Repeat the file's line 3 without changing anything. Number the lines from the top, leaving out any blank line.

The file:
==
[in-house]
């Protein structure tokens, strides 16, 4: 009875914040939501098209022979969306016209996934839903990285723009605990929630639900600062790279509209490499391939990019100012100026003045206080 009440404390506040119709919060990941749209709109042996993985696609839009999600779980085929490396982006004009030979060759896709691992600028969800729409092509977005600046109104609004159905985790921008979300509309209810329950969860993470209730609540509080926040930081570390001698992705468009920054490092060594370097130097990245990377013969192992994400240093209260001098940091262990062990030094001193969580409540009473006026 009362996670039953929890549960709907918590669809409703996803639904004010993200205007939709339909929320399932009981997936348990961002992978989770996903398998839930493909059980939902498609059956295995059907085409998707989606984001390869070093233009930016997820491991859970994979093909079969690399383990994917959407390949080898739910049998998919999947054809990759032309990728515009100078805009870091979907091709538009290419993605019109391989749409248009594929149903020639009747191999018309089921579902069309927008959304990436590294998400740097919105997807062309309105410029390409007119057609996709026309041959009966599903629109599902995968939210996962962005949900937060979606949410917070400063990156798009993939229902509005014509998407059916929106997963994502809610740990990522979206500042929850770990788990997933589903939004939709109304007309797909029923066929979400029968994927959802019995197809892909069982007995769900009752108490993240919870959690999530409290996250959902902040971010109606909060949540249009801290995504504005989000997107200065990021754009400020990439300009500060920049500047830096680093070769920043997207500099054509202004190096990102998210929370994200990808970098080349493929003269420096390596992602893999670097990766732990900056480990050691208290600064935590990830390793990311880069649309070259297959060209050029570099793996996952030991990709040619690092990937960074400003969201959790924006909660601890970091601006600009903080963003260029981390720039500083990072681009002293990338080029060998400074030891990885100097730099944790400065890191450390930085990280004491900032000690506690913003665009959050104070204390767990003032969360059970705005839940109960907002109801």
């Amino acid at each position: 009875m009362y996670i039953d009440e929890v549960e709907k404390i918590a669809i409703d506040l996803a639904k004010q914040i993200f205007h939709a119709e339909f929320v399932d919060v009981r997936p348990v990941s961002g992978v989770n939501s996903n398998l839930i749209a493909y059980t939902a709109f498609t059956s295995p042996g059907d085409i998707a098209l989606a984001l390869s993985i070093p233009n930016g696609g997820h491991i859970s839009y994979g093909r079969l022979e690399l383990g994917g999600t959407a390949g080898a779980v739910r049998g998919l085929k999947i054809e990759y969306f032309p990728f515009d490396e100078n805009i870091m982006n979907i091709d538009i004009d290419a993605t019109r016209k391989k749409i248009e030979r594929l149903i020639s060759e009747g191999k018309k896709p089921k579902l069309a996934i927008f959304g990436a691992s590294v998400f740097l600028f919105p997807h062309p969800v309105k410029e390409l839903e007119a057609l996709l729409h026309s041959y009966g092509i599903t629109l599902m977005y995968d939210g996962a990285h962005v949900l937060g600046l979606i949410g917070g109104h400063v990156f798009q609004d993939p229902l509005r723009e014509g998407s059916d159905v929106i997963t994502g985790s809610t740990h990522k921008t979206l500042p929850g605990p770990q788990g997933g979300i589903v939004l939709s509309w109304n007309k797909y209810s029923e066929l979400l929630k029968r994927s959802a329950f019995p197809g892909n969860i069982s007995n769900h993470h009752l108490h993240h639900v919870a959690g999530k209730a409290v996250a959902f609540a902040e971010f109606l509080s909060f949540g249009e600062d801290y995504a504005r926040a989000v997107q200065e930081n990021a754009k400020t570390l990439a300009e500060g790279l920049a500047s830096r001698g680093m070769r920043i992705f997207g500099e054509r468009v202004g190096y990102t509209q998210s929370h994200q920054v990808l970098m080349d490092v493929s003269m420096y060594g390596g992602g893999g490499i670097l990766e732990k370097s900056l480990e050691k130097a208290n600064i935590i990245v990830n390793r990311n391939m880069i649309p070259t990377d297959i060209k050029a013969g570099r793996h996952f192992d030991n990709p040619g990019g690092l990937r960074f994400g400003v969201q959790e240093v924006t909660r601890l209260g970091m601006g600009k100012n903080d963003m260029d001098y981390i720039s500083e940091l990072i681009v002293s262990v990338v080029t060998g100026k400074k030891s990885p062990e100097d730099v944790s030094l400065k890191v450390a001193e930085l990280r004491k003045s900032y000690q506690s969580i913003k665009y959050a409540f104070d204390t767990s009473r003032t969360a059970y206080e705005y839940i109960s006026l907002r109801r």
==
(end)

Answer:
């Amino acid at each position: 009875m009362y996670i039953d009440e929890v549960e709907k404390i918590a669809i409703d506040l996803a639904k004010q914040i993200f205007h939709a119709e339909f929320v399932d919060v009981r997936p348990v990941s961002g992978v989770n939501s996903n398998l839930i749209a493909y059980t939902a709109f498609t059956s295995p042996g059907d085409i998707a098209l989606a984001l390869s993985i070093p233009n930016g696609g997820h491991i859970s839009y994979g093909r079969l022979e690399l383990g994917g999600t959407a390949g080898a779980v739910r049998g998919l085929k999947i054809e990759y969306f032309p990728f515009d490396e100078n805009i870091m982006n979907i091709d538009i004009d290419a993605t019109r016209k391989k749409i248009e030979r594929l149903i020639s060759e009747g191999k018309k896709p089921k579902l069309a996934i927008f959304g990436a691992s590294v998400f740097l600028f919105p997807h062309p969800v309105k410029e390409l839903e007119a057609l996709l729409h026309s041959y009966g092509i599903t629109l599902m977005y995968d939210g996962a990285h962005v949900l937060g600046l979606i949410g917070g109104h400063v990156f798009q609004d993939p229902l509005r723009e014509g998407s059916d159905v929106i997963t994502g985790s809610t740990h990522k921008t979206l500042p929850g605990p770990q788990g997933g979300i589903v939004l939709s509309w109304n007309k797909y209810s029923e066929l979400l929630k029968r994927s959802a329950f019995p197809g892909n969860i069982s007995n769900h993470h009752l108490h993240h639900v919870a959690g999530k209730a409290v996250a959902f609540a902040e971010f109606l509080s909060f949540g249009e600062d801290y995504a504005r926040a989000v997107q200065e930081n990021a754009k400020t570390l990439a300009e500060g790279l920049a500047s830096r001698g680093m070769r920043i992705f997207g500099e054509r468009v202004g190096y990102t509209q998210s929370h994200q920054v990808l970098m080349d490092v493929s003269m420096y060594g390596g992602g893999g490499i670097l990766e732990k370097s900056l480990e050691k130097a208290n600064i935590i990245v990830n390793r990311n391939m880069i649309p070259t990377d297959i060209k050029a013969g570099r793996h996952f192992d030991n990709p040619g990019g690092l990937r960074f994400g400003v969201q959790e240093v924006t909660r601890l209260g970091m601006g600009k100012n903080d963003m260029d001098y981390i720039s500083e940091l990072i681009v002293s262990v990338v080029t060998g100026k400074k030891s990885p062990e100097d730099v944790s030094l400065k890191v450390a001193e930085l990280r004491k003045s900032y000690q506690s969580i913003k665009y959050a409540f104070d204390t767990s009473r003032t969360a059970y206080e705005y839940i109960s006026l907002r109801r």